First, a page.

12. #32  
    Quote Originally Posted by logmein View Post
    I agree 100 %. Echoing your sentiments, I'll be damned if I'm going to pay increased taxes to cover the thievery that went on within these banks.

    Going through with a bailout of such companies would be a slap to all others who ran their businesses prudently and were overlooked during bad times.

    These were the practices of a veritable mob, not banks. Its just amazing.
    I haven't had time, nor have I heard enough details, but what are the House Repubs trying to pass? It sounded like something more reasonable...but again, I don't know all of the details. Does anyone else?
  13. #33  
    Quote Originally Posted by daThomas View Post
    NO BAILOUT!

    This is just ANOTHER attempt to prop up a consumption ONLY driven economy.
    Not a truer statement was said in this thread...

    I agree with you 100%.

    Unfortunately, I think many dems AND reps (or you could write: reps and dems) see a way to provide favors and put in some lango that will help them in a future election. Both sides want to pass a bill... 700 billion... heck you can crap a bunch of stuff in there without anyone ever knowing.

    The other issue is that some who have operated fairly may be impacted by this issue. So you have to ask yourself if you let the "bad" fall and allow them to take the "good" with them? Would be nice if only the "bad guys" fell... but in reality the "bad guys" are entwined with some "good guys."

    Who in the heck came up with 700 billion anyway? That is what people should be asking as well.... why not go ahead and make it 1 trillion?
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  14.    #34  
    Quote Originally Posted by BARYE View Post
    indeed it would. At least some of them.

    And alot of us...


    ......I have understood for the last year especially, that behind the facade of stability and competency that this administration and its Keystone Kops (Bernake, Paulson, Cox, and junior himself) projected -- was a system structurally rotten into collapse by their very ideology and policies.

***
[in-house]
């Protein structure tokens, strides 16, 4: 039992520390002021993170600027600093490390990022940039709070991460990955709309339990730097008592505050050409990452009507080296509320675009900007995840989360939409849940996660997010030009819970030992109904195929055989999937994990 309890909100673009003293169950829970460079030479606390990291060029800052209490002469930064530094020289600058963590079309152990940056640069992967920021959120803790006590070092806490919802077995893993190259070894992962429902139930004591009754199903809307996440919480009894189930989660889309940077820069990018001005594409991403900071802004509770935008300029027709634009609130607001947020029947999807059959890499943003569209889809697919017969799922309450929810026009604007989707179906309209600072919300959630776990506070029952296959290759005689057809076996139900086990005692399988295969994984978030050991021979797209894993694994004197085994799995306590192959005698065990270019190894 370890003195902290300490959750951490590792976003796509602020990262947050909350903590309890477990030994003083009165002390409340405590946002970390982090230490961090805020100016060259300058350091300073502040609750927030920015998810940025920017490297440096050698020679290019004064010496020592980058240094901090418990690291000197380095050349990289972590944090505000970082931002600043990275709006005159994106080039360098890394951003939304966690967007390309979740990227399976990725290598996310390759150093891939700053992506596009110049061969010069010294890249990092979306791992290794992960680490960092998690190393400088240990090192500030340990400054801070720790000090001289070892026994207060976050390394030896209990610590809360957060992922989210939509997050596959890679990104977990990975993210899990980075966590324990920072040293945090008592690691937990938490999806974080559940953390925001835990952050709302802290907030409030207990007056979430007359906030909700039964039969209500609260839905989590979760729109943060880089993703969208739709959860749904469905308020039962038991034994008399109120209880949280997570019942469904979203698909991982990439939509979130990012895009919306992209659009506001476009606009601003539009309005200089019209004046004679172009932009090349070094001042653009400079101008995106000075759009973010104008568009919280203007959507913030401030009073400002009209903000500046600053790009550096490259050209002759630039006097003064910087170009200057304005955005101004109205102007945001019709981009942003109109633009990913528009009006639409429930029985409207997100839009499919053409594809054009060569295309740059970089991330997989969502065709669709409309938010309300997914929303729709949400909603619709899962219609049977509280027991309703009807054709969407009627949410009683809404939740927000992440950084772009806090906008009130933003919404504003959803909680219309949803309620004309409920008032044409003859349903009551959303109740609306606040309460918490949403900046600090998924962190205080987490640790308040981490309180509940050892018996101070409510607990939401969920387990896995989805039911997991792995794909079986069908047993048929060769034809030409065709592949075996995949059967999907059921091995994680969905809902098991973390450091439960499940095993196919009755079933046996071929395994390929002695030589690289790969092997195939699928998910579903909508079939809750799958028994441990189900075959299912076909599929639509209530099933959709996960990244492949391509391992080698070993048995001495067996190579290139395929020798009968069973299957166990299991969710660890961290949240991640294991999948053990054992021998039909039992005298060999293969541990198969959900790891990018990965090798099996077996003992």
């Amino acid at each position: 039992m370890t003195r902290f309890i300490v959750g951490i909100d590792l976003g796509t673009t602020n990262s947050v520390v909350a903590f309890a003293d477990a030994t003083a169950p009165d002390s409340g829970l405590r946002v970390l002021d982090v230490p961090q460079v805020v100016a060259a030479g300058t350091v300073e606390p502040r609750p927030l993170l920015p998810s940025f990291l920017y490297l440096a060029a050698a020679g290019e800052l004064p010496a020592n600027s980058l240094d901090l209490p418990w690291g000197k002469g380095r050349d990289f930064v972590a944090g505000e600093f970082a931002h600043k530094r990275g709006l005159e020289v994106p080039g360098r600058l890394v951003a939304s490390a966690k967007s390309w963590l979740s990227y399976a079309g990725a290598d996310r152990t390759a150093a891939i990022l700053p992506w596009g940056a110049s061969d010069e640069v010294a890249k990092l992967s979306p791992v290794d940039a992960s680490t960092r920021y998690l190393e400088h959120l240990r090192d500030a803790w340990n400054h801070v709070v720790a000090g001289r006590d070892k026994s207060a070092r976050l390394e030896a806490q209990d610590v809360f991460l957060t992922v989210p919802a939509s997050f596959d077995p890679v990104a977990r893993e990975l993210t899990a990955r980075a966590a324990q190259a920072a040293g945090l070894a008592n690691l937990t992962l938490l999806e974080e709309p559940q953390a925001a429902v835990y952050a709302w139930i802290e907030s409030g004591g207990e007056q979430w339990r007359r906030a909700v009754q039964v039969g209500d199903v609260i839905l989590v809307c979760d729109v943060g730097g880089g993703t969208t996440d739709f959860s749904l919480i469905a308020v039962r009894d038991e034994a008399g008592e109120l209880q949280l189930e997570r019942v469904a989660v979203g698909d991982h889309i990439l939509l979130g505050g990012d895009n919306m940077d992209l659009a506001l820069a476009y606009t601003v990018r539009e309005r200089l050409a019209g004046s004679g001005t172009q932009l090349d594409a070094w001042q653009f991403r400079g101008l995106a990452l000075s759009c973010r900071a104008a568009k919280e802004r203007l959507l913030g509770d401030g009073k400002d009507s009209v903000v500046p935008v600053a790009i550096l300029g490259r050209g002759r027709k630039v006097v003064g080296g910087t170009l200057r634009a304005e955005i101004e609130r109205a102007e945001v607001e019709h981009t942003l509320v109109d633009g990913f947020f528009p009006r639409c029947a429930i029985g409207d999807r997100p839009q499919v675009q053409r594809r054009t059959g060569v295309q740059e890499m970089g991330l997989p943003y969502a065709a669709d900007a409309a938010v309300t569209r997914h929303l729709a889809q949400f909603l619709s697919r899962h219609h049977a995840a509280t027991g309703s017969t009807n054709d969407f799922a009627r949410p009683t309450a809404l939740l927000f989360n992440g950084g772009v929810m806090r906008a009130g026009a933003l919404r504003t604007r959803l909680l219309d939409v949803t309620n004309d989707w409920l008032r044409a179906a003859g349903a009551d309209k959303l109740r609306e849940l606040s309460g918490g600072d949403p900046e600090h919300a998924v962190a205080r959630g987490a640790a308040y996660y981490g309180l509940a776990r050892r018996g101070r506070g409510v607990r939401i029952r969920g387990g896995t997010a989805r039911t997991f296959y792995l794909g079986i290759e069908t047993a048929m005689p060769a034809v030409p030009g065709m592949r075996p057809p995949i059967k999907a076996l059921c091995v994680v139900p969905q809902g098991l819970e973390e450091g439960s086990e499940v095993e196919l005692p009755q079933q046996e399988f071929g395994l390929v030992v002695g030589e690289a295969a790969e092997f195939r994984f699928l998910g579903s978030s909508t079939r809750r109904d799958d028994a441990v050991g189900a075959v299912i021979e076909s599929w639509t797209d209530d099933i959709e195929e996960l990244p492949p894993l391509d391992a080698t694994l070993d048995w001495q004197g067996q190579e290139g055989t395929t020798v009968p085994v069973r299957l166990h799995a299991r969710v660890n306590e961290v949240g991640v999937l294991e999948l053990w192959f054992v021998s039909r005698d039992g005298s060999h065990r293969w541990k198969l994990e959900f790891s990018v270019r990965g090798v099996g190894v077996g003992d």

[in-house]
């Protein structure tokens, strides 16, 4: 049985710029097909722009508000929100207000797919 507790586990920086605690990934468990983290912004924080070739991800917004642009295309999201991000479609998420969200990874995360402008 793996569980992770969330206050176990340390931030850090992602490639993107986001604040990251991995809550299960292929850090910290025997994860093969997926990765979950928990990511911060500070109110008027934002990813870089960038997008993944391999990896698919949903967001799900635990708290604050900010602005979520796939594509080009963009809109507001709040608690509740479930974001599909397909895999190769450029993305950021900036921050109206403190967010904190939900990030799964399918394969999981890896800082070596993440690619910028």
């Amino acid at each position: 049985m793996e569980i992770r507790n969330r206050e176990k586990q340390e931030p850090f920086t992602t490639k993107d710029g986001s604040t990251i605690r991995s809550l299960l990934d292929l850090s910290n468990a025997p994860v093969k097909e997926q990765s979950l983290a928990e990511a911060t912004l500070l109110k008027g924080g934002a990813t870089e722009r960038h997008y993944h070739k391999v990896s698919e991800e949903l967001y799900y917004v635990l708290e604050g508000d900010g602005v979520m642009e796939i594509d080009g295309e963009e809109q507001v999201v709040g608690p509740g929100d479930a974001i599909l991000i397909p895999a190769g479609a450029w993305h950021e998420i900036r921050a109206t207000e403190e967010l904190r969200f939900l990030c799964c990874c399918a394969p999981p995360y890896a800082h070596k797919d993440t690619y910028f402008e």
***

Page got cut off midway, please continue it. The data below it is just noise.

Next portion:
But I am also paralyzed in impotence as well -- because I know just enough to understand that behind the curtain, behind the visceral pleasure of watching the comeuppance and destruction that will justifiably befall many of those responsible -- is the inevitability that most of those most hurt will have had nothing to do with what has happened -- nor had they profited from it.

    The impulsive scatological answer is one I hope we've learned with horrible pain, is what comes from an ignoramus like junior. Answers that might feel momentarily good, often have consequences and injuries that linger long afterward.

    I will agree that bush has been one collossal disappointment. We have spent $600 billion on a war whose past, present, and future success
    is controversial at best. We now are faced with a tax bill of $700 billion to rescue a banking industry which has been left to devolve into piracy leaving our country on the brink.

    I think there are politicians from both parties though who have played roles in this financial crisis we now are dealt, but on the whole, I find it hard to disagree with the idea of wishing these last 8 years never happened.

    Going forward, we desperately need some severe regulation and oversight in just about every aspect of the financial industry now.
  15. #35  
    Besides putting half the CO's in jail, I agree with this plan I got emailed to me. To bad it was a joke.

    This simply illustrates how crazy our solutions (AIG bailout) can be.......gotta problem...throw more money at it!



    I'm against the $85,000,000,000.00 bailout of AIG.